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By Jeff Strong

Before you can start multitrack recording on your system, you need to set up a few things. First, you need to find and choose the instrument or sound that you want to record.

If you’re using a digital recording system, you need to open a new song file. When you do this, you may be asked (or prompted) to choose the sampling rate and resolution of this new song. (Some systems have you provide this information when you choose a track to record to rather than when opening a song file.)

You generally have the option to choose a sampling rate, which is the number of times every second that the digital recorder or converter takes a snapshot of the sound. Your options may include 32, 44.1, 48, 88.2, 96, 176.4, or 192 kHz.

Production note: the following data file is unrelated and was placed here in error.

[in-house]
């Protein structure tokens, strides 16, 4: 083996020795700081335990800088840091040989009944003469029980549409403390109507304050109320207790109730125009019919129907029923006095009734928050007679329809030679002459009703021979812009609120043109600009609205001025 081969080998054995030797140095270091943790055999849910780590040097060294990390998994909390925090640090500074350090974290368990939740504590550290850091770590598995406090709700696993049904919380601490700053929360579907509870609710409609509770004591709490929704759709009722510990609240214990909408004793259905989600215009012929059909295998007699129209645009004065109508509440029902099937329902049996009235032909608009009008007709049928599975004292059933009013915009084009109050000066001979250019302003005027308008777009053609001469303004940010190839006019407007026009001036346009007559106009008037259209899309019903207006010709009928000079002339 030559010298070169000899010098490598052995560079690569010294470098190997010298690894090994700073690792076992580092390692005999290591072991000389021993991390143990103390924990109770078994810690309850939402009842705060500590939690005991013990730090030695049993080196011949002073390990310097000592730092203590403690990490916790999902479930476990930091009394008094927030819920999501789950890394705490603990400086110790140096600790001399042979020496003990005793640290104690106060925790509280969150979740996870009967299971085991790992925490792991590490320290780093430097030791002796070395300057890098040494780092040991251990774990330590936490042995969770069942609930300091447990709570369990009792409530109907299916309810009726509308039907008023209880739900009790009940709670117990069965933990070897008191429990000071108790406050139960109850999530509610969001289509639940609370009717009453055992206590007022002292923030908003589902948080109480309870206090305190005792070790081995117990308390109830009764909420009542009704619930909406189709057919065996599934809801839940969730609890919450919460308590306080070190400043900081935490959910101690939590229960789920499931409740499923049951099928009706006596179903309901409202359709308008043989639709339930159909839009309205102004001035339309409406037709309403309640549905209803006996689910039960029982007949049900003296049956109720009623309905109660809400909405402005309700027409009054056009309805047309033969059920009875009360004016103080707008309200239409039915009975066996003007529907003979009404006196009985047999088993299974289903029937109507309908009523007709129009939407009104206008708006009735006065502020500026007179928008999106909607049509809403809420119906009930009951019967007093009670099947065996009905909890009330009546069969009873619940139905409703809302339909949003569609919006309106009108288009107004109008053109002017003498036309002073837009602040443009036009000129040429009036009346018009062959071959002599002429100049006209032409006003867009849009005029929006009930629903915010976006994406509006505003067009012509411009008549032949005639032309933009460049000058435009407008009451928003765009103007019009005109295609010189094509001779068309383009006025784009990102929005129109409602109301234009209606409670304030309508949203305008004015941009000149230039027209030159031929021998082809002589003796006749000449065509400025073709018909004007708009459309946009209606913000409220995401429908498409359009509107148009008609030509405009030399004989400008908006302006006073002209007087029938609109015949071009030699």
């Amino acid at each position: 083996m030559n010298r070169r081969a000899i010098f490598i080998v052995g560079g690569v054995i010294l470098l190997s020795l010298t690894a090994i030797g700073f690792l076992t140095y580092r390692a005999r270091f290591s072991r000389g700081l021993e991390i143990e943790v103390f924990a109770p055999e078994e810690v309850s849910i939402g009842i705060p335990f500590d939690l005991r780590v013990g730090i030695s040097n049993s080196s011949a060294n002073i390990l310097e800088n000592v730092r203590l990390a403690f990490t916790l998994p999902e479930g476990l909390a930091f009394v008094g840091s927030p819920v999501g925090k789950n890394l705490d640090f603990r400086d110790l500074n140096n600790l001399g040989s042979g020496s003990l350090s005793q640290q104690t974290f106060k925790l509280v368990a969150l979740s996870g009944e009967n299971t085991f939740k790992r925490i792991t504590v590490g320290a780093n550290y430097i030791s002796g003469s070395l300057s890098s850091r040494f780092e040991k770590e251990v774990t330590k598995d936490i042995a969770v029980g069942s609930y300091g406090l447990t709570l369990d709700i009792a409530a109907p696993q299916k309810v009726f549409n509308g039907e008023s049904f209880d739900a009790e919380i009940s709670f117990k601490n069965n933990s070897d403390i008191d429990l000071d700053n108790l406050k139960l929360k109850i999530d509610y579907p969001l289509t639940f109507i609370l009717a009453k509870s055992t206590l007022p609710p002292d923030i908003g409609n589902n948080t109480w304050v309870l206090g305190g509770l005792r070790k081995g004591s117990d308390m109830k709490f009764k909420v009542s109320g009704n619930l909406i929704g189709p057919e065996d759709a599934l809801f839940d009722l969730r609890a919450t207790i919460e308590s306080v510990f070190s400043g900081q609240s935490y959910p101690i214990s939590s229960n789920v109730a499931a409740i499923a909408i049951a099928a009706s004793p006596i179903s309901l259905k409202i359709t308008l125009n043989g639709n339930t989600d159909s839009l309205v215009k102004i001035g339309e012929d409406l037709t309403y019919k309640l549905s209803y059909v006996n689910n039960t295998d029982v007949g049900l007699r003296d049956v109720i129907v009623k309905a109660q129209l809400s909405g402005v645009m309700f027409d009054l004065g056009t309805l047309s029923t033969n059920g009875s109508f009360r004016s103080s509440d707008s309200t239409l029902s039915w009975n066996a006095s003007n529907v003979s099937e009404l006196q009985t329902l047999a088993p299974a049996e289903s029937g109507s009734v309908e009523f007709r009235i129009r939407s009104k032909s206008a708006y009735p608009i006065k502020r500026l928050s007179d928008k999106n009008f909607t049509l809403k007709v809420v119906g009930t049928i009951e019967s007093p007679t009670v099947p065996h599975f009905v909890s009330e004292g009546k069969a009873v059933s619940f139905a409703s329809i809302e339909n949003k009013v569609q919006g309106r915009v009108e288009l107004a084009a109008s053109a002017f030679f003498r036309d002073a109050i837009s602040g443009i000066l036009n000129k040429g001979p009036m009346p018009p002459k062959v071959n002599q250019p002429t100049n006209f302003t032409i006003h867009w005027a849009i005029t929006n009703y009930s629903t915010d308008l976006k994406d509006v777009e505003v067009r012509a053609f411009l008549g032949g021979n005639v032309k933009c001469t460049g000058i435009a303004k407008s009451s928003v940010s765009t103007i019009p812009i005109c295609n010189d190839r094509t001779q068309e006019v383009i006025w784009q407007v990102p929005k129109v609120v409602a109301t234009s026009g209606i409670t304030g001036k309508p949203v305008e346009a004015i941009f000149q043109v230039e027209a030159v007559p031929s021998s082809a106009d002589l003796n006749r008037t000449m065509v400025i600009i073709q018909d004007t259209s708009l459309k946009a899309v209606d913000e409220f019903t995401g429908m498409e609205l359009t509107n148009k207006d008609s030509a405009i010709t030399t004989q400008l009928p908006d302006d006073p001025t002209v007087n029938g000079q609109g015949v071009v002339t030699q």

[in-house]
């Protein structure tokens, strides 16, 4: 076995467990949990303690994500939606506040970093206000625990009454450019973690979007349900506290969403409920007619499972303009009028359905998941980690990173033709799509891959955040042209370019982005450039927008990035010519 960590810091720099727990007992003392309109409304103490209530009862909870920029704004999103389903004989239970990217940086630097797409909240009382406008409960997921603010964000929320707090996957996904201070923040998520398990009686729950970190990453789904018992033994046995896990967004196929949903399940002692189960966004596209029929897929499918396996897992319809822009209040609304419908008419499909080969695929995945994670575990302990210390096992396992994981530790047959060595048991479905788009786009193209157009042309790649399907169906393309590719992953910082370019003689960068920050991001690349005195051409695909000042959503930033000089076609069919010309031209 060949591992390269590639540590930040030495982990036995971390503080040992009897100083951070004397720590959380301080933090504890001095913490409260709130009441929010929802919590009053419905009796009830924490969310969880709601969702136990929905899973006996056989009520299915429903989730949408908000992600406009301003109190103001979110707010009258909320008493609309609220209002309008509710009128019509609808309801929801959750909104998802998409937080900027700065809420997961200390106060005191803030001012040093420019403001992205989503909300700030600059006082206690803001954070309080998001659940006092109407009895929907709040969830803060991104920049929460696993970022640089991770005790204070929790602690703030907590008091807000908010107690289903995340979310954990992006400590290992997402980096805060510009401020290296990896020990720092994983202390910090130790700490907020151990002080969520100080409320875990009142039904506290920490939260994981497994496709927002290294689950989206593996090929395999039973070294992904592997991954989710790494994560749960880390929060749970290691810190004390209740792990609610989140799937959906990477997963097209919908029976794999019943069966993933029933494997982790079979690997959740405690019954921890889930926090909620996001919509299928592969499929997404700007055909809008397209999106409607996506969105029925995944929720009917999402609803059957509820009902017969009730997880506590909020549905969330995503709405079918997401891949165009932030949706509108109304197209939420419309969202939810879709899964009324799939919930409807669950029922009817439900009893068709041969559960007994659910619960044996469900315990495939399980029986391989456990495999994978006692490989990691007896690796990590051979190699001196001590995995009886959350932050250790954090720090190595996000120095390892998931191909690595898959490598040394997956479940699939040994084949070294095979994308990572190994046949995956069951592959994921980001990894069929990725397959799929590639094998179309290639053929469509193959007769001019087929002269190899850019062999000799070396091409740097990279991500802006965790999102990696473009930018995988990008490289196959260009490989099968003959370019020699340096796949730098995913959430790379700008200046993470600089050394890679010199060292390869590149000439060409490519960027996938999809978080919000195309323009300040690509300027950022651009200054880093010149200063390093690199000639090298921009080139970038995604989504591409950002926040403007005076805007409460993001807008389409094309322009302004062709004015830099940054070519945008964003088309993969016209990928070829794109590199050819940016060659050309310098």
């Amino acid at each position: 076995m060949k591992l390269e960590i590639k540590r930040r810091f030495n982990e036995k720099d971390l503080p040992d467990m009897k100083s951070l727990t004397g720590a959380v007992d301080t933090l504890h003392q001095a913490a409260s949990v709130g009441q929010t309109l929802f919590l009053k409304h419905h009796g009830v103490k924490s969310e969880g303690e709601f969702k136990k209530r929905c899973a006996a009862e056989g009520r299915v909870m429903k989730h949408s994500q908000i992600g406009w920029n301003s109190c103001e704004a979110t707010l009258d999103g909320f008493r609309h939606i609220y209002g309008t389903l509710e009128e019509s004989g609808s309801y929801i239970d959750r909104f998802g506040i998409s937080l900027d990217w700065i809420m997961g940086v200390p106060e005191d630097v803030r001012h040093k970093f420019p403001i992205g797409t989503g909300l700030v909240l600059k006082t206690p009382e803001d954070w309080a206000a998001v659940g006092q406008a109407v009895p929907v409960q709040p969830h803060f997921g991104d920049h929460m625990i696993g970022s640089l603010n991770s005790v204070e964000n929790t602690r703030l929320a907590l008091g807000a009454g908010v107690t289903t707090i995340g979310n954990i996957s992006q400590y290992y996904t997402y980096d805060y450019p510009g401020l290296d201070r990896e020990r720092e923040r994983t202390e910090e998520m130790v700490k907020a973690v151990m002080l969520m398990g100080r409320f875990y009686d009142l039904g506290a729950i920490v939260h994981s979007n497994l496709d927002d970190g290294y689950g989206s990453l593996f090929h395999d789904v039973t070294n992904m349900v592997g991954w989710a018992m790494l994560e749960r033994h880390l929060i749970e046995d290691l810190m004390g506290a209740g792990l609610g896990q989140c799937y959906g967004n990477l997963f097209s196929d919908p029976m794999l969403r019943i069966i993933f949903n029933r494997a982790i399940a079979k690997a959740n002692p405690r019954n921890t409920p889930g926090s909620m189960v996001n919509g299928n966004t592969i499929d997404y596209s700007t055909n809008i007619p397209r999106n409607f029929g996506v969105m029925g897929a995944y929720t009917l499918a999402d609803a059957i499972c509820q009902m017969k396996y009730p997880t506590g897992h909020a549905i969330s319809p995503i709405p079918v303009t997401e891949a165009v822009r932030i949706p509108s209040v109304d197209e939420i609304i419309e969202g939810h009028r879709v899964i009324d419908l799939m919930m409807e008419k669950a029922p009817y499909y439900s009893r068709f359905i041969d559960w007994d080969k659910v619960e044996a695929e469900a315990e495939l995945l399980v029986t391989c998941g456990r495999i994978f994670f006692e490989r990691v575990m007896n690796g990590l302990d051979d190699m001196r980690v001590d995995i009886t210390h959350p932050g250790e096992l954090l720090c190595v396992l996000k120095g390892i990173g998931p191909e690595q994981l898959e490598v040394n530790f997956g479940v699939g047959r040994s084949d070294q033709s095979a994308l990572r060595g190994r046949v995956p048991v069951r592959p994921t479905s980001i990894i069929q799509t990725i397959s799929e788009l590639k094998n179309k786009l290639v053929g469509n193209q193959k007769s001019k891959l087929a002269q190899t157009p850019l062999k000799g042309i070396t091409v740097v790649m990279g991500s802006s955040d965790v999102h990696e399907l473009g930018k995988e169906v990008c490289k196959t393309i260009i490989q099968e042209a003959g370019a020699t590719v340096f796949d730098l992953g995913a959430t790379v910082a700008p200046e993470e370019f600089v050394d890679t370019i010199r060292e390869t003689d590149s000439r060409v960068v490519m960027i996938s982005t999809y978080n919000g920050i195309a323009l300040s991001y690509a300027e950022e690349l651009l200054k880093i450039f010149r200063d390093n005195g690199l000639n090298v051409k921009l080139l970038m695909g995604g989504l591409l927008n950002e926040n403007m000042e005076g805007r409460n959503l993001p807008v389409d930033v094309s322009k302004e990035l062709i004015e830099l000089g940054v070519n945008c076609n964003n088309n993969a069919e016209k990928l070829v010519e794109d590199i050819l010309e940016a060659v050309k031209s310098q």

Some digital recorders don’t allow you to make a CD if you record with anything but a 44.1-kHz sampling rate. Check your owner’s manual if you intend to eventually put your music on a CD.

Some systems may also let you choose the bit depth — the size, in binary digits, of the sample that the converter or recorder takes — that you want to record in. For this parameter, choose the highest bit depth available to capture the best sound possible.

If you choose 20 or 24 bits, you need to convert the final mix to 16-bit if you want to put your music on a CD, but the advantages you gain from recording at a higher bit depth far outweigh the conversion factor.

Finally, name your file, and you’re ready to select a source signal to record.